PappaRich Malaysian Delights


Review by May-Lee Wong.

Yesterday a friend asked me to sum up my recent experience of PappaRich, a newly imported Malaysian restaurant chain that has set up its first restaurant in the Sky World (formerly SkyCity Metro) building on Queen Street. This made me recall a recent article in the New Zealand Herald describing PappaRich as the “Denny’s of Malaysia”, a rather dubious title and backhanded compliment. I would better describe PappaRich as fast, accessible, affordable Malaysian food, not dumbed down for Kiwi tastes.

Sure, the menu is rather lengthy and is itemised with an alphabetical-numerical coding system, and also laminated, but what Asian restaurant’s isn’t?

Most of my extended family hail from Malaysia and over the years I have made many a trip to Malaysia; a particular highlight was eating at the coffee houses or ‘kopitiam’ as they call them, which offered everything from kaya toast slathered with slabs of butter to beef rendang, nasi lemak, and of course a kopi (Malaysian style coffee sweetened with condensed milk) or teh tarik (‘pulled tea’) to wash it all down with. And PappaRich is just that.

All the usual suspects are there, and of them Walker and I painstakingly narrowed our selection down to the roti canai ($8.50), Papa special nasi lemak with curry chicken and sambal prawns ($17.90) and for Walker’s benefit the Hainan steamed bread with butter and kaya ($5.90).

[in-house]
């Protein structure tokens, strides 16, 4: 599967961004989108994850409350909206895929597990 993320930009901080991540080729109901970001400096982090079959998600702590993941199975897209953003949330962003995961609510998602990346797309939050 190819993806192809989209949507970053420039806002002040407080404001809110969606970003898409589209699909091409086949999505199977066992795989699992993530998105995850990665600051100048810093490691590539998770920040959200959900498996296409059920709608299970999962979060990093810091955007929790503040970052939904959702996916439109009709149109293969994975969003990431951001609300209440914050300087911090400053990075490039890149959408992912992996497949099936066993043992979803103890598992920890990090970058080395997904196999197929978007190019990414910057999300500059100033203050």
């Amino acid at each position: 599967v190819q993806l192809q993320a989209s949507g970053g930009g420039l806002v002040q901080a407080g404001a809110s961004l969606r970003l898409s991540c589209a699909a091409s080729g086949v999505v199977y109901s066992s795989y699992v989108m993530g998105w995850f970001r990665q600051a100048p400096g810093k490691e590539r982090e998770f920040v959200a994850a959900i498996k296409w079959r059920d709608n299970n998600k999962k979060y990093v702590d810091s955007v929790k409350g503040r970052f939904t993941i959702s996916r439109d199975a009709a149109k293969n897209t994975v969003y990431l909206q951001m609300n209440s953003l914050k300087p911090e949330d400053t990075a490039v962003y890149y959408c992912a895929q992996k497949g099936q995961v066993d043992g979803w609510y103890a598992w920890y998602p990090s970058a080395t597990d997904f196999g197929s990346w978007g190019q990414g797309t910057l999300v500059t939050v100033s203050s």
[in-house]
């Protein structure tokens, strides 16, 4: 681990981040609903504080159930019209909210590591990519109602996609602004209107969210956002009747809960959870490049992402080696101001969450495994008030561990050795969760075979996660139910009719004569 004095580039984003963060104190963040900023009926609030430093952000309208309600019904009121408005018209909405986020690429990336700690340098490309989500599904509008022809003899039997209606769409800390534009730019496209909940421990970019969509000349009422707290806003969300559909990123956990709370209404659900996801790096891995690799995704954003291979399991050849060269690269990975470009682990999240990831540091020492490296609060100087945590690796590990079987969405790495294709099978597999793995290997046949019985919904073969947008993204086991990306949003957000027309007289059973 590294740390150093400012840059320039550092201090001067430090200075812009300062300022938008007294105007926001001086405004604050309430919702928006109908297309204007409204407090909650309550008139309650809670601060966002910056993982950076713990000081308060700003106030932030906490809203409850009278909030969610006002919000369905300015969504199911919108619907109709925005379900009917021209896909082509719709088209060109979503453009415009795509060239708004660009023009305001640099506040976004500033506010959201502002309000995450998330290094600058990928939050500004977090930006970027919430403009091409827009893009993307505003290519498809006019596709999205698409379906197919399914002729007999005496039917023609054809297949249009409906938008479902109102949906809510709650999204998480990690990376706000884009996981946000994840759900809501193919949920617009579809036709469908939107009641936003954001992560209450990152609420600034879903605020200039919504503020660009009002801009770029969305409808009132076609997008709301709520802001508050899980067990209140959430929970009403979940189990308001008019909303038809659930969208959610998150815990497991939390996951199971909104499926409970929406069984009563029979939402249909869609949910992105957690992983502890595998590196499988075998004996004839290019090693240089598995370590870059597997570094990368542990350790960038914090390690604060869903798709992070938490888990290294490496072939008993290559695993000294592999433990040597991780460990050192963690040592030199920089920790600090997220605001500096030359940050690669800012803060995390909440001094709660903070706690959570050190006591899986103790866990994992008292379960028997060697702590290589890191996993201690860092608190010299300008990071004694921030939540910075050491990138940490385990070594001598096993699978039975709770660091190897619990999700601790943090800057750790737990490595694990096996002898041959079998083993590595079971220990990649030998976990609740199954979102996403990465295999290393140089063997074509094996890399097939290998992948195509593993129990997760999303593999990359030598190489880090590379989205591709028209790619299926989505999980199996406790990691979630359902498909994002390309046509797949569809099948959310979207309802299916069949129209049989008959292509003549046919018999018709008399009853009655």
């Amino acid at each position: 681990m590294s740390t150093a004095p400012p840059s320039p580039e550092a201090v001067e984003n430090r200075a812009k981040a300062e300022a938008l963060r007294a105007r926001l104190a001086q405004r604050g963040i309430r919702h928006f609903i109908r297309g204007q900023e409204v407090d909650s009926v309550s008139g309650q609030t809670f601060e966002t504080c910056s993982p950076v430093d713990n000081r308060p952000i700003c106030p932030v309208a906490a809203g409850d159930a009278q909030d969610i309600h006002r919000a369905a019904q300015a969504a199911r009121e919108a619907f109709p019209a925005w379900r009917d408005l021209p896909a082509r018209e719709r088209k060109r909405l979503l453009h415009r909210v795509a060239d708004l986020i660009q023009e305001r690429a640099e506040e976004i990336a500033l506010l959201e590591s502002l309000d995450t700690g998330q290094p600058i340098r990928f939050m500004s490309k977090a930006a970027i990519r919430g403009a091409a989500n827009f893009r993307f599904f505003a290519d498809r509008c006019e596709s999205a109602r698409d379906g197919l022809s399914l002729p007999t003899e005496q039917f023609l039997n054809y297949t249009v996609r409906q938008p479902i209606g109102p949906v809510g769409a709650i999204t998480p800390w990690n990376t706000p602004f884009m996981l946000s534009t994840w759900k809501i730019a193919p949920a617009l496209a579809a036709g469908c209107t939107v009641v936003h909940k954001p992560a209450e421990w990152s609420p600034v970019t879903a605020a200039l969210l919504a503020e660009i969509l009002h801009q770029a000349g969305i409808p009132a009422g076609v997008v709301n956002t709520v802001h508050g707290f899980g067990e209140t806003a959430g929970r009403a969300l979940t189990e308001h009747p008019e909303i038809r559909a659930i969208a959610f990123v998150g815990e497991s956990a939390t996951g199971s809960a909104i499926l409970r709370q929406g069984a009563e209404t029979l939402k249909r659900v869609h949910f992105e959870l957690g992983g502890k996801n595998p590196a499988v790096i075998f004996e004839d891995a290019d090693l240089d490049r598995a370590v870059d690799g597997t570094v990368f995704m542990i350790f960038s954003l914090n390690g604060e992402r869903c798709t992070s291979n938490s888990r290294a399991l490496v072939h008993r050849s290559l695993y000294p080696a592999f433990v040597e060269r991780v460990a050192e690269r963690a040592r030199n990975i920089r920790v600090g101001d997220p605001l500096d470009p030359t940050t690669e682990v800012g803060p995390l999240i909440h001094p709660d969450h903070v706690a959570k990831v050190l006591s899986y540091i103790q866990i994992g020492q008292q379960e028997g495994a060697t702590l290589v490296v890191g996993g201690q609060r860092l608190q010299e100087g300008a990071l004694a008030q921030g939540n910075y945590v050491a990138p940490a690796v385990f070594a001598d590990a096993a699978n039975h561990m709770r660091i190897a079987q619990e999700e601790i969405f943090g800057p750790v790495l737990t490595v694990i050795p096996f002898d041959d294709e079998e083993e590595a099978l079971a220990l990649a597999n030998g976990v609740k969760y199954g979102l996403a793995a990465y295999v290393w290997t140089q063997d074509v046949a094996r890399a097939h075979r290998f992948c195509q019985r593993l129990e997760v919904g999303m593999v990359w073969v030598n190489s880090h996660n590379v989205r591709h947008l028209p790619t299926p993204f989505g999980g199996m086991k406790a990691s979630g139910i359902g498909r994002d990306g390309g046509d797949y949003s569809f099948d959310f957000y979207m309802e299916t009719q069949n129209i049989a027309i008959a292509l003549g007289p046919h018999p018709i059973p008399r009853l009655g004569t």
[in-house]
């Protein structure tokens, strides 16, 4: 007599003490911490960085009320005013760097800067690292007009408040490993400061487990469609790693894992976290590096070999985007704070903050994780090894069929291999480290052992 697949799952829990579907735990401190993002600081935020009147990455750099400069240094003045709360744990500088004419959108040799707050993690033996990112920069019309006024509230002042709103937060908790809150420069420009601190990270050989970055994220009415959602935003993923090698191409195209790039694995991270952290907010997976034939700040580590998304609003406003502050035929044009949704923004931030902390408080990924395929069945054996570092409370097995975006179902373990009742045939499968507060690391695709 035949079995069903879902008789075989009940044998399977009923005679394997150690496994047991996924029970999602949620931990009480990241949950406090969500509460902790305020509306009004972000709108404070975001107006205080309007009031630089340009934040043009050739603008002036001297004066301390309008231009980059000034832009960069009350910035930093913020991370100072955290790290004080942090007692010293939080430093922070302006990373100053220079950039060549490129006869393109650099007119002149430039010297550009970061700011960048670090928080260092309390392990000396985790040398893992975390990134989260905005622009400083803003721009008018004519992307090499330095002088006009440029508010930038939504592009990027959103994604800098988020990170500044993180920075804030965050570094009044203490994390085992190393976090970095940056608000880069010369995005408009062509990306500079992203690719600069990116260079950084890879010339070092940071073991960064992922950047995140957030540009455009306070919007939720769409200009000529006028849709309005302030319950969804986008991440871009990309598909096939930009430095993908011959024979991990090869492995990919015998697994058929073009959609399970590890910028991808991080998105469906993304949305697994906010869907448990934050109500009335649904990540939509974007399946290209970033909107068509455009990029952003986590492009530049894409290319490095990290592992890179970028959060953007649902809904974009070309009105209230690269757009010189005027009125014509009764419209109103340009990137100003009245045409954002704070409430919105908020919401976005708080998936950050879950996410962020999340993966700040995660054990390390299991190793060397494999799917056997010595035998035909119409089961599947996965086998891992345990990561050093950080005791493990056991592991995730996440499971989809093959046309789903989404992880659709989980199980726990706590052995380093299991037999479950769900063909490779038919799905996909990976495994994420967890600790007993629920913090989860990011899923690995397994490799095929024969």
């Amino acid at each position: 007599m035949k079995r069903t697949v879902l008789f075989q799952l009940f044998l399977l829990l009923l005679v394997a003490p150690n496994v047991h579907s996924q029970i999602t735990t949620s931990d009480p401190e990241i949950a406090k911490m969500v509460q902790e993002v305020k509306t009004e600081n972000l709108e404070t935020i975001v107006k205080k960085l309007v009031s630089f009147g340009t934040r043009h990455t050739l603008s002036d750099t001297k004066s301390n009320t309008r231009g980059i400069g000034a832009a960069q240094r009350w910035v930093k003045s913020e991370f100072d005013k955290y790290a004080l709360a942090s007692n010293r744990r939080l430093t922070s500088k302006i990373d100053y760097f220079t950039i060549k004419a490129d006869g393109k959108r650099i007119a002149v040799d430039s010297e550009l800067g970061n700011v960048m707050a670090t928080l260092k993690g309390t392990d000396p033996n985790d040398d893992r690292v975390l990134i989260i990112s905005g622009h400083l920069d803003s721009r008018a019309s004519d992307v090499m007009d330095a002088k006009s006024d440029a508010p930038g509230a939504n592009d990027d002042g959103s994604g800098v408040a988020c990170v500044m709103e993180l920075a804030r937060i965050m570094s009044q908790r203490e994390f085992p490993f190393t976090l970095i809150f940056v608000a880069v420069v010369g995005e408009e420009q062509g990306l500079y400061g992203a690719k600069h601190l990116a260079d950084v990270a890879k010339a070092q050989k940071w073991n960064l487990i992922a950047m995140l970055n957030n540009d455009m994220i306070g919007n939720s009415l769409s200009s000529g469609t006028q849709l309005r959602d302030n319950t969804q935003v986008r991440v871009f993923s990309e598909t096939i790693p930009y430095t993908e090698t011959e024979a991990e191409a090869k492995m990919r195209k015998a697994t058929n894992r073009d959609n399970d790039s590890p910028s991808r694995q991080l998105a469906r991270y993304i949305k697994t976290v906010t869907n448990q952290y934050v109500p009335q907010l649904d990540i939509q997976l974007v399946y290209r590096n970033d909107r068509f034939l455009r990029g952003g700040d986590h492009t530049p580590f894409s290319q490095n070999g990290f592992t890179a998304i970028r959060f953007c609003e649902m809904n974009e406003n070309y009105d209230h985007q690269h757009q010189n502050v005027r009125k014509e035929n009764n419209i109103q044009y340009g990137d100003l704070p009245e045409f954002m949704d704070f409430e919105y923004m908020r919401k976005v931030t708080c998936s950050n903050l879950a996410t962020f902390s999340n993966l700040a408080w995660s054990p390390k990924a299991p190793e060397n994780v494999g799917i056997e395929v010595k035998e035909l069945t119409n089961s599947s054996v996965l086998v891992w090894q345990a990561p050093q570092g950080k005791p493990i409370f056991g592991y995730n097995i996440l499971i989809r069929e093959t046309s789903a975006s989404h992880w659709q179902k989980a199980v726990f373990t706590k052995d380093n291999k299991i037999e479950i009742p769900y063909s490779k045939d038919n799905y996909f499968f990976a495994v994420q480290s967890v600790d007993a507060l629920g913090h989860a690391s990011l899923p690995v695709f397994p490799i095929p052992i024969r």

Kaya jam is probably something the average Joe off the street would not order unless they’ve tasted it before or been told otherwise. It is an aromatic spread made from coconut cream and milk, eggs, sugar and the juice of the pandan leaf, a curd of sorts. PappaRich’s came piped on the side in a wasabi-esque fashion with a thin slab of butter to spread onto our fluffy white bread (I prefer eating kaya on toast but this wasn’t available at the time). It’s rich, fragrant, and comforting. If you’ve yet to try it, well now you’ve been told.

The roti canai was a good exemplar of this signature fried and flaky pastry-esque bread, which arrived crisp and almost too hot to touch, on a utilitarian steel plate with portions of cumin-spiked coconut chutney, curry chicken gravy and sambal to accompany it. As I tucked into this dish I thought how good this would be at 3am on a Sunday morning after a night out, and what a shame that PappaRich closes at the early hour of 9pm.

Our final dish, the Pappa special nasi lemak, was the indecisive man’s delight. With a portion of juicy, perfectly cooked sambal prawns in one corner and succulent chicken curry in the other, we took great pleasure in chopping and changing between the two. Nasi lemak (which literally translates to ‘fat rice’) also comes with fragrant coconut rice, tiny crispy anchovies (ikan bilis), roasted peanuts, slices of cooling cucumber and a hard-boiled egg. The overall effect is a dish that is many things: hot and tangy; crispy and salty; refreshing and soothing. The ubiquitous sambal in both the roti canai and nasi lemak had a good amount of heat to it, which got a gentle sweat going (as it should).

PappaRich is worth a visit if you’re in the city for it’s breadth of relatively authentic Malaysian dishes. It’s comfort food for the homesick, and just delicious for everyone else.

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